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The Scariest Phrase Frank Has Ever Heard

Published on July 26, 2019

Frank bemoans the loss of ebook access by Microsoft users who were told that “The books will stop working.”

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By Laurens Leurs on Jul 26, 2019

I went through the same experience when Palm closed their ereader store many years ago. That's why all the ebooks I buy get their DRM stripped off and then they are saved in the open ePub format. That way I can still enjoy reading books I bought over a decade ago. Installing the conversion software, adding the decoders and doing all that work is admittedly not for everyone. Printed books are more convenient but if my house ever burns down, all the printed books will be gone while the two offsite backups of all my ebooks will still be there.


By William Ray on Jul 26, 2019

Get everything into ePub. Free tools are available to do a drag and drop conversion into open formats.

I keep everything on two NAS drives, a private cloud and a UNIX server.

This is not a "library of Alexandria" problem as tagging formats -- XML derivatives -- are easily converted to different tags via lookup tables.

BTW, never buy PDF books as they are a digital rock in the stream.

Tying content to a proprietary device is illogical -- from the user point of view -- and represents a business decision on the part of the vendor that should be punished economically. You don't buy printing or paper but, rather, content.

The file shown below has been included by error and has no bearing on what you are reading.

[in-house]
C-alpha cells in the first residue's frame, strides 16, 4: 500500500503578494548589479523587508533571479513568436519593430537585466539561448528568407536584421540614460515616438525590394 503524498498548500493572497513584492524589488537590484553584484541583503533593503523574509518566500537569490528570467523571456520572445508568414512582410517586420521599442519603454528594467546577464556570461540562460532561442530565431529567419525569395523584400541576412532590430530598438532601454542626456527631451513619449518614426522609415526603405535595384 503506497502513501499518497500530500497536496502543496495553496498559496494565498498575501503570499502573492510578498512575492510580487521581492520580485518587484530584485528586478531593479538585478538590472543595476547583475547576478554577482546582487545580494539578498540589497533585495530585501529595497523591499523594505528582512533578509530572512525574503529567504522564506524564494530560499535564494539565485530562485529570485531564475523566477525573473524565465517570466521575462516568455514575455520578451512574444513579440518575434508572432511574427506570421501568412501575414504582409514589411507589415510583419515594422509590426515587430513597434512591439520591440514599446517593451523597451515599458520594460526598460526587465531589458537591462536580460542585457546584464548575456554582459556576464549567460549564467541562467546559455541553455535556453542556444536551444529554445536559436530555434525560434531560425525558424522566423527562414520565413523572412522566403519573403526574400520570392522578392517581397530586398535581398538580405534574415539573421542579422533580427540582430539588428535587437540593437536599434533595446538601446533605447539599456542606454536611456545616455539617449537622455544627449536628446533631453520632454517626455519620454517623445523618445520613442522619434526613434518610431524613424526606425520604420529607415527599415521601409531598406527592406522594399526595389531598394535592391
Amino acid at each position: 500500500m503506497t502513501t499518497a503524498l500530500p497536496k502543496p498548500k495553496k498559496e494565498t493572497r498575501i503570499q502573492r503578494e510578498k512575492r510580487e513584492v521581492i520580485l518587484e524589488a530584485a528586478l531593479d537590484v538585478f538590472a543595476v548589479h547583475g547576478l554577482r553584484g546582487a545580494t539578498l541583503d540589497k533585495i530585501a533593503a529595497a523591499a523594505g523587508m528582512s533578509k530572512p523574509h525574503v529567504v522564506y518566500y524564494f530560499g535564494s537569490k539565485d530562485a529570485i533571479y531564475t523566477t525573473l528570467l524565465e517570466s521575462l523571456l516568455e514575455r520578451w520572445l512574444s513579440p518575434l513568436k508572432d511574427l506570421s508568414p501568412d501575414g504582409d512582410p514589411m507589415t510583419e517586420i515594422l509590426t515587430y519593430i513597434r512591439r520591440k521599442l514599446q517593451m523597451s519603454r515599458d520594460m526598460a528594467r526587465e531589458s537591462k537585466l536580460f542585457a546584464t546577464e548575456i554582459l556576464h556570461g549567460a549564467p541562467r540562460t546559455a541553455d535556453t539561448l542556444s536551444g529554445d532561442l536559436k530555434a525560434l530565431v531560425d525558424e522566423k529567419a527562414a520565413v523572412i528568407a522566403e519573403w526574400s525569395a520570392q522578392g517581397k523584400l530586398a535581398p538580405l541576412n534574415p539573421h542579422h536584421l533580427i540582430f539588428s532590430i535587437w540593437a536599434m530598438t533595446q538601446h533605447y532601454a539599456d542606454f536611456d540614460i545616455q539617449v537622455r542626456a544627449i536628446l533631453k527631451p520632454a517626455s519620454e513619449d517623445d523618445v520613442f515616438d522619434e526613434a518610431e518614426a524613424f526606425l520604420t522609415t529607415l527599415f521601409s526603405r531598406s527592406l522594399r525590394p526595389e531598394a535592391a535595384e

By Hal Hinderliter on Jul 26, 2019

Love ya Uncle Frank, but you're wrong to say that "e-books are the problem." DRM is the problem here, just as you've identified. People who have a broad range of disabilities (blindness, low vision, dyslexia, etc.) are best served by EPUB books, which is based on a format first developed by advocates for the blind. PDFs are not the answer, due to a long list of accessibility issues. On the bright side, it's nice to know that Bill Ray continues to always be right :)


By greg Patt on Jul 26, 2019

Soon "reading" will be outdated.

Direct download to your brain.

I look forward to it.


By William Ray on Jul 29, 2019

Ironically, Hal, Microsoft pushed an XML variant years ago. Not just for ebooks but something else -- Word.

Using a tagged data file makes user data more robust to the software version changes that plagued Microsoft at the time.


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